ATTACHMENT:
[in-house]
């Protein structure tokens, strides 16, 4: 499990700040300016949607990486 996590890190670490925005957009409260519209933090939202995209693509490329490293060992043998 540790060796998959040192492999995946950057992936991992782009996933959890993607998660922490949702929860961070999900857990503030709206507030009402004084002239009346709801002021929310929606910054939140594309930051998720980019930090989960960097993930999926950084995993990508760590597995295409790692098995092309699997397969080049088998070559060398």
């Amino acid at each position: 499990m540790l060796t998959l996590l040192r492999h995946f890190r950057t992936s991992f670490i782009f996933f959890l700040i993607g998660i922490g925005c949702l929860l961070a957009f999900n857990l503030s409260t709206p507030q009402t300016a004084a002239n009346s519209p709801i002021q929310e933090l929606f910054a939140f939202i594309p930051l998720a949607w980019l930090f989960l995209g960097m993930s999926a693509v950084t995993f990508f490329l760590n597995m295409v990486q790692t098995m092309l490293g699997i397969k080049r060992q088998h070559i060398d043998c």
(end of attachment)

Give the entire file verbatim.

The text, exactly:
[in-house]
């Protein structure tokens, strides 16, 4: 499990700040300016949607990486 996590890190670490925005957009409260519209933090939202995209693509490329490293060992043998 540790060796998959040192492999995946950057992936991992782009996933959890993607998660922490949702929860961070999900857990503030709206507030009402004084002239009346709801002021929310929606910054939140594309930051998720980019930090989960960097993930999926950084995993990508760590597995295409790692098995092309699997397969080049088998070559060398």
């Amino acid at each position: 499990m540790l060796t998959l996590l040192r492999h995946f890190r950057t992936s991992f670490i782009f996933f959890l700040i993607g998660i922490g925005c949702l929860l961070a957009f999900n857990l503030s409260t709206p507030q009402t300016a004084a002239n009346s519209p709801i002021q929310e933090l929606f910054a939140f939202i594309p930051l998720a949607w980019l930090f989960l995209g960097m993930s999926a693509v950084t995993f990508f490329l760590n597995m295409v990486q790692t098995m092309l490293g699997i397969k080049r060992q088998h070559i060398d043998c």